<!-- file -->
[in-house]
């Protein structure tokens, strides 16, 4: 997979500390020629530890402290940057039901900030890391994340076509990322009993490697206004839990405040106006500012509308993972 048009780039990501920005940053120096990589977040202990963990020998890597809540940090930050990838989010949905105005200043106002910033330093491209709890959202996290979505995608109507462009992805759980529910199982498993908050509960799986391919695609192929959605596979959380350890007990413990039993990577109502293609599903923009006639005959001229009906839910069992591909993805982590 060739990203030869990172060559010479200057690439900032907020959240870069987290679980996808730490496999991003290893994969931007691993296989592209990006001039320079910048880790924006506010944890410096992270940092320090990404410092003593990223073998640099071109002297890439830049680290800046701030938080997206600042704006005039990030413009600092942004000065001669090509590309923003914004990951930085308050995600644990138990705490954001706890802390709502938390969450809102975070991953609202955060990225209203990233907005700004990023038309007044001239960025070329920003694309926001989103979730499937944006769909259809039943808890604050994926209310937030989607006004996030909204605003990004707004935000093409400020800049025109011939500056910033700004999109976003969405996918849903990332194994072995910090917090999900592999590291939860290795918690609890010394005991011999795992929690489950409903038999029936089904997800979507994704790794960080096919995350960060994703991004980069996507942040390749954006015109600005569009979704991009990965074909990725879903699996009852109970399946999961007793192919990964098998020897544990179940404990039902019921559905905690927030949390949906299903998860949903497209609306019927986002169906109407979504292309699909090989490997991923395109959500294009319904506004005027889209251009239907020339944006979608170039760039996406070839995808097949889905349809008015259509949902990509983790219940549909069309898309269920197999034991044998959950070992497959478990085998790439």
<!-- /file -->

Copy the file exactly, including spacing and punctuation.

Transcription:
[in-house]
């Protein structure tokens, strides 16, 4: 997979500390020629530890402290940057039901900030890391994340076509990322009993490697206004839990405040106006500012509308993972 048009780039990501920005940053120096990589977040202990963990020998890597809540940090930050990838989010949905105005200043106002910033330093491209709890959202996290979505995608109507462009992805759980529910199982498993908050509960799986391919695609192929959605596979959380350890007990413990039993990577109502293609599903923009006639005959001229009906839910069992591909993805982590 060739990203030869990172060559010479200057690439900032907020959240870069987290679980996808730490496999991003290893994969931007691993296989592209990006001039320079910048880790924006506010944890410096992270940092320090990404410092003593990223073998640099071109002297890439830049680290800046701030938080997206600042704006005039990030413009600092942004000065001669090509590309923003914004990951930085308050995600644990138990705490954001706890802390709502938390969450809102975070991953609202955060990225209203990233907005700004990023038309007044001239960025070329920003694309926001989103979730499937944006769909259809039943808890604050994926209310937030989607006004996030909204605003990004707004935000093409400020800049025109011939500056910033700004999109976003969405996918849903990332194994072995910090917090999900592999590291939860290795918690609890010394005991011999795992929690489950409903038999029936089904997800979507994704790794960080096919995350960060994703991004980069996507942040390749954006015109600005569009979704991009990965074909990725879903699996009852109970399946999961007793192919990964098998020897544990179940404990039902019921559905905690927030949390949906299903998860949903497209609306019927986002169906109407979504292309699909090989490997991923395109959500294009319904506004005027889209251009239907020339944006979608170039760039996406070839995808097949889905349809008015259509949902990509983790219940549909069309898309269920197999034991044998959950070992497959478990085998790439």